|Research Aids are accessible from the|
Limerick.ie Local History Resources page
It turns out that the 'new' materials and finding aids, many of them compiled or created from Brian's own research, have been available for some time on the Limerick Museum site, along with many others. I wasn't aware of them, despite having made frequent visits to the limerick.ie site to keep up to date with the busy Archives team. It had never occurred to me to click from the Archives web section to the Museum section for such resources and I don't imagine I was alone in this.
So, while these resources may not be brand-new, they are new to me, and probably to many others. And what a treasure trove they make for family historians with Limerick roots.
They can be accessed from the Local History Resources page under two headings:
Research Aids – People, and
Research Aids – Places.
Among the goodies are the following:
Estate Maps of County Limerick: Having begun as a listing of the estate maps, the project evolved to include sale catalogues, rentals etc. Names of tenants, lessees etc are being added. This is an ongoing project.
Who Was Who in Medieval Limerick; from Manuscript Sources: This is a fully referenced index to people in medieval Limerick. It's believed to contain well over 95% of people whose names were recorded through the medieval period.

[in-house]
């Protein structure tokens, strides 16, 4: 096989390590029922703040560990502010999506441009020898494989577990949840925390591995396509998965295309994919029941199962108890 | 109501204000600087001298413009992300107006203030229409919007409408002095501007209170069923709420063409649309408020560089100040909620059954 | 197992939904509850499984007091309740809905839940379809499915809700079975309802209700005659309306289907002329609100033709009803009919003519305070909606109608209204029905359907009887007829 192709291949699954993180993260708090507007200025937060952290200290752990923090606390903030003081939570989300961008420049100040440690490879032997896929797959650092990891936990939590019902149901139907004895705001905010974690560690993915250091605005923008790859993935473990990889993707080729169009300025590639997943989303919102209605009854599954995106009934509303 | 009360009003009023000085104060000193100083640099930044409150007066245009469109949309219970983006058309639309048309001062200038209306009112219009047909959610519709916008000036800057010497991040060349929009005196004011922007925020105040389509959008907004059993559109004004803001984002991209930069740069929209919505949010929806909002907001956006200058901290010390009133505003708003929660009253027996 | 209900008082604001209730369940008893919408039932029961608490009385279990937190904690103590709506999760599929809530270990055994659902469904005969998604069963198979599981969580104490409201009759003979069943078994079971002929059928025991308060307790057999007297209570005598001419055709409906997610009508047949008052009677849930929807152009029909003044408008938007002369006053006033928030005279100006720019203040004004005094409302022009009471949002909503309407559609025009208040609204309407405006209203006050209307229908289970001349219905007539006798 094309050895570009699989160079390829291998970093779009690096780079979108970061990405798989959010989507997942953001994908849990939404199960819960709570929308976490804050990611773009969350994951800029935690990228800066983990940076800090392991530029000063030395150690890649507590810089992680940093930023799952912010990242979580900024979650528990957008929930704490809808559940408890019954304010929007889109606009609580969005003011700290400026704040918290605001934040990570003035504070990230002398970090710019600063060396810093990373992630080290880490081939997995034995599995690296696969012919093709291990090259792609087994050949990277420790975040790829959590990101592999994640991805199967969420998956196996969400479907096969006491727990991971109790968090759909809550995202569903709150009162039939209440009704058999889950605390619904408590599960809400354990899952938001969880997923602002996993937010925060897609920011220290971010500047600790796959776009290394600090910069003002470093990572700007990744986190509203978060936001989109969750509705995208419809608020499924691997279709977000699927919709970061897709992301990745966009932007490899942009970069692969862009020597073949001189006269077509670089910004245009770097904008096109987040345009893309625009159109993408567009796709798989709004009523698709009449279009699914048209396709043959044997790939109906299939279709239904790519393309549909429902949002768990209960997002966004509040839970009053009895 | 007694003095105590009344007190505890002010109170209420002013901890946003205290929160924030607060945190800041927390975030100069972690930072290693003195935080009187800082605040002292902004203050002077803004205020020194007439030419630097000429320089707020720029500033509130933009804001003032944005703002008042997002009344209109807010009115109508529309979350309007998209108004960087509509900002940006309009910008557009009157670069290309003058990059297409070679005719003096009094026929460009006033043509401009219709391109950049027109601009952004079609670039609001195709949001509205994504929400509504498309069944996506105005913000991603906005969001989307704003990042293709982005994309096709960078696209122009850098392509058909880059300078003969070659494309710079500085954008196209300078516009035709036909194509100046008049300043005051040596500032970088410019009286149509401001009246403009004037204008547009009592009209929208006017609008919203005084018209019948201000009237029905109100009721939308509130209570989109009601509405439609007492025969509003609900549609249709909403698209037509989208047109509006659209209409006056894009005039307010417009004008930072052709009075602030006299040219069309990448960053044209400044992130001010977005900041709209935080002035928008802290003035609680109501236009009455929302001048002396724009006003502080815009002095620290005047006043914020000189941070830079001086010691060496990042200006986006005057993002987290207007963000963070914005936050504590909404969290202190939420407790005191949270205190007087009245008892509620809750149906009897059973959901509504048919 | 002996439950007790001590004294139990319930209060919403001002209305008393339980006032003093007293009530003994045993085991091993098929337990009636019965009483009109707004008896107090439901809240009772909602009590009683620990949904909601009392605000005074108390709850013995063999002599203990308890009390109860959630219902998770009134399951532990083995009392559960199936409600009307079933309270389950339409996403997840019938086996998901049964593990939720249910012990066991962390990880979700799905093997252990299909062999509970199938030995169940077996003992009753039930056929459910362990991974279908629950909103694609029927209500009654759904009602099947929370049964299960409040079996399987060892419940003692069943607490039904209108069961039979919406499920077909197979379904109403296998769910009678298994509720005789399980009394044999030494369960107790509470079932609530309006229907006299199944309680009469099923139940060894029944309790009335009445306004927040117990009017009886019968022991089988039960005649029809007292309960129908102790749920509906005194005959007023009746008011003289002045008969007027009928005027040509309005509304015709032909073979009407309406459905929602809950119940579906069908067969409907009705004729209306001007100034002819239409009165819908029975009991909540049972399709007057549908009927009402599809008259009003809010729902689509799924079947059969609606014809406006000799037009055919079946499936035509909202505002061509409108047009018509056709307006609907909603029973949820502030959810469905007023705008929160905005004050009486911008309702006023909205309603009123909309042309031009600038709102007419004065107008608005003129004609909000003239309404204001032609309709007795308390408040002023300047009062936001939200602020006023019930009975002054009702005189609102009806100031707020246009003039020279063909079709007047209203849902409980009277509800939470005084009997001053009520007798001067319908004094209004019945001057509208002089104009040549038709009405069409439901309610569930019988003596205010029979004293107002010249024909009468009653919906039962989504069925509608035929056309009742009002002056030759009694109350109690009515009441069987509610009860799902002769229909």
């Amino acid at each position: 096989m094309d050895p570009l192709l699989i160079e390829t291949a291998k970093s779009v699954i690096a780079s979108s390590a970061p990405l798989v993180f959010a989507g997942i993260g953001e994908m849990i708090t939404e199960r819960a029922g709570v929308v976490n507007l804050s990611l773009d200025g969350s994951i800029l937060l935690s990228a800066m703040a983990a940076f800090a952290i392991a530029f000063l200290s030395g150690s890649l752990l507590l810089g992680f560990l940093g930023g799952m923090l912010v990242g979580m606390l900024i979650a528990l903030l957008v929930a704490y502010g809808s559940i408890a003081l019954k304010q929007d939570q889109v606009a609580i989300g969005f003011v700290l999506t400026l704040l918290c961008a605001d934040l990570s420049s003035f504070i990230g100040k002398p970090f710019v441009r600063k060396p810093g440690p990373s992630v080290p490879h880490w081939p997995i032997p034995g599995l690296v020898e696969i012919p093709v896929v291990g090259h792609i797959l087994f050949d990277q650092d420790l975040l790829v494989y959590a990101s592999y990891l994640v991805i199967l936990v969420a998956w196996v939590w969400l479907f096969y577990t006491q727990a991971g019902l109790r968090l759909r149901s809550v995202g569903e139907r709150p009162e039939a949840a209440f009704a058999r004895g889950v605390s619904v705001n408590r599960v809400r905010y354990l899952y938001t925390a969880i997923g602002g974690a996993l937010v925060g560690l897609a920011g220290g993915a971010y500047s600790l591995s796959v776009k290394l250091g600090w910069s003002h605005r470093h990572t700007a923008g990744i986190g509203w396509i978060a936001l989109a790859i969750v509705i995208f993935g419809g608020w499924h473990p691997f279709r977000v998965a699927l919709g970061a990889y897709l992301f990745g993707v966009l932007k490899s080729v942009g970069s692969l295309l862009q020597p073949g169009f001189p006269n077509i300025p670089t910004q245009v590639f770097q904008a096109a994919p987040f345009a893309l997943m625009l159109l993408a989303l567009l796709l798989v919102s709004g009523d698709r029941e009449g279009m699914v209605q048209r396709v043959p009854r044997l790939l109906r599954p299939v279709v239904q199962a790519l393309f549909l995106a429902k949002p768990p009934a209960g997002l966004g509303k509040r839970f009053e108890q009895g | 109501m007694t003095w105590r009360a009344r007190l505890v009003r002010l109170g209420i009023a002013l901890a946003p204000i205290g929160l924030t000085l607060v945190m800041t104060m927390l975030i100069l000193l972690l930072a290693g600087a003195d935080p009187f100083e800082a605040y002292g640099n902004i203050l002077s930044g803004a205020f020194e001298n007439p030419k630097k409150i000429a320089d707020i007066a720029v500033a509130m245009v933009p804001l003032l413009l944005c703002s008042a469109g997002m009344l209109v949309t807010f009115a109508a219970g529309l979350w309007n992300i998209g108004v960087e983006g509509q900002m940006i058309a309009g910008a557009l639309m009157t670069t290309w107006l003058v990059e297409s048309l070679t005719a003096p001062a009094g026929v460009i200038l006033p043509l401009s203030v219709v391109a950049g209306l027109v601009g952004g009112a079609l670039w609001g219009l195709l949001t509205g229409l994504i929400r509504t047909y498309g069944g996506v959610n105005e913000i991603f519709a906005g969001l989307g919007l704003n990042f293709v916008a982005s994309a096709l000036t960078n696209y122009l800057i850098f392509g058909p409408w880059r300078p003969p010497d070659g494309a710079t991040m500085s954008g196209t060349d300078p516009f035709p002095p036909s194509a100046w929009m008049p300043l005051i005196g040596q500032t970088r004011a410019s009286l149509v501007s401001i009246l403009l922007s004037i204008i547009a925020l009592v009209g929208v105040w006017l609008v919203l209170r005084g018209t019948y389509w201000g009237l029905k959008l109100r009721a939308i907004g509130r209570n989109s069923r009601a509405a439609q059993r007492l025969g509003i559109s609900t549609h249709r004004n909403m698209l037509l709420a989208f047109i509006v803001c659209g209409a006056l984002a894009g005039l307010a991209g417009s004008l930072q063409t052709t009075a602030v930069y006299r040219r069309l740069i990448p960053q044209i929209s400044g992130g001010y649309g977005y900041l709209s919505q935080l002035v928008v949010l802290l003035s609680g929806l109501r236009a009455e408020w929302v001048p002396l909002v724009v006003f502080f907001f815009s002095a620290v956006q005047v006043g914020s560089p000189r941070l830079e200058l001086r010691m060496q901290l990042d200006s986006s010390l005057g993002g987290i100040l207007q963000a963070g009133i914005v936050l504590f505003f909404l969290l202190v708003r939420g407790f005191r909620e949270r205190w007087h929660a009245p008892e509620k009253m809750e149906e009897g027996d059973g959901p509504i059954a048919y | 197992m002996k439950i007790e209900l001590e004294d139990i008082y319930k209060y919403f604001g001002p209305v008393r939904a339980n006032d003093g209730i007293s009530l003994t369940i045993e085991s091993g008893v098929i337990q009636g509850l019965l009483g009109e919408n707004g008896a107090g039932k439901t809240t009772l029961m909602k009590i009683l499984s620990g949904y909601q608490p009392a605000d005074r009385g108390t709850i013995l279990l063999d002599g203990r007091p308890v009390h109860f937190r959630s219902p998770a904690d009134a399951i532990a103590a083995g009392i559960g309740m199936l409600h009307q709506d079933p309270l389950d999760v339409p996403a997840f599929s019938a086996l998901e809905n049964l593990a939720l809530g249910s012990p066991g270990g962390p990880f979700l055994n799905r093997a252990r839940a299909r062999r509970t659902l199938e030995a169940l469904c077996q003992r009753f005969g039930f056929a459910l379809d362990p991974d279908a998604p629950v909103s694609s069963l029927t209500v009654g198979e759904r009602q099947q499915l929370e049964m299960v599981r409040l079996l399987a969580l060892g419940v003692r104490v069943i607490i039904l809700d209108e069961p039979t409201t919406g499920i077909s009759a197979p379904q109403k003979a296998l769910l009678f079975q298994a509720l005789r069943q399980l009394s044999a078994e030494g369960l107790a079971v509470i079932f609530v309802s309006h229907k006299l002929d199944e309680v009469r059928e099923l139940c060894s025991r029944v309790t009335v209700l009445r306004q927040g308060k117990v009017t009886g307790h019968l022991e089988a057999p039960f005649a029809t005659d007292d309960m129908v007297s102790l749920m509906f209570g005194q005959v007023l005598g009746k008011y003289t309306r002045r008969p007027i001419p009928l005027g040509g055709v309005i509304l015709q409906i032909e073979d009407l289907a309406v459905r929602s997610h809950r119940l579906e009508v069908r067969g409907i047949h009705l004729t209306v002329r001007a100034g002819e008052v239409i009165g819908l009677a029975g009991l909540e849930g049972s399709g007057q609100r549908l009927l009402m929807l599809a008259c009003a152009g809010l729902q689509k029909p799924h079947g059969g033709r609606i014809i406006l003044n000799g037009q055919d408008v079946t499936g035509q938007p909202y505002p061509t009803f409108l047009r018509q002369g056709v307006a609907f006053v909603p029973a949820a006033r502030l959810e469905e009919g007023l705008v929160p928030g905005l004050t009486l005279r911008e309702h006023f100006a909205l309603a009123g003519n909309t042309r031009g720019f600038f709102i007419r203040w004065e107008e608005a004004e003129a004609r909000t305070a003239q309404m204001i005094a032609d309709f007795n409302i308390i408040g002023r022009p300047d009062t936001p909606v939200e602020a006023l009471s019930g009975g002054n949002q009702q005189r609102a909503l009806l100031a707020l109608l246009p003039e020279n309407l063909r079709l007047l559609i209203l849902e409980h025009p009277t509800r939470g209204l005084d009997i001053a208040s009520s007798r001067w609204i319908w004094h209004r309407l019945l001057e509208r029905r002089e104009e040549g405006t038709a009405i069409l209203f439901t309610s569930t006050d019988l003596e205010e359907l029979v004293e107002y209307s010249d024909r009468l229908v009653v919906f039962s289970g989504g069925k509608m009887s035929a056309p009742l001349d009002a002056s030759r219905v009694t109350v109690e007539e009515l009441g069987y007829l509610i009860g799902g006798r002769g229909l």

Who's Who of Early Modern Limerick: This index straddles the medieval period through to c1700. It is a fully-referenced index to people in Limerick during that period and is an on-going project.
The Black Book of Limerick: This is a new and superior index of people mentioned in The Black Book of Limerick, a collection of medieval Latin documents relating to St Mary's Cathedral, published by James MacCaffrey in 1907.
Placenames of County Limerick: Another on-going work compiling minor placenames gleaned from maps, deeds etc in the museum's collection and from the Limerick City Archives.
Placenames of the Desmond Survey: This could help unlock the survey for many researchers as it identifies places (where possible) and brings all different spellings together. The personal names are incorporated into the Early Modern Who's Who, and the full survey is online on UCC's Celt site.
In addition to the on-going projects mentioned above and on the site, Brian told Irish Genealogy News that he's also well into a project to abstract Limerick names from the Fiants (of the Tudor Sovereigns). The Fiants were warrants dealing with notable appointments, government adminstration, pardons etc. and they frequently name individuals and locations. Brian has already compiled a database of some 5,000 names.
He has also just started compiling a list of Bengal officers from Counties Limerick and Clare who joined the East India Company up to the 1830s. Details of the careers of these men are available into the 1860s/70s.
What are you waiting for?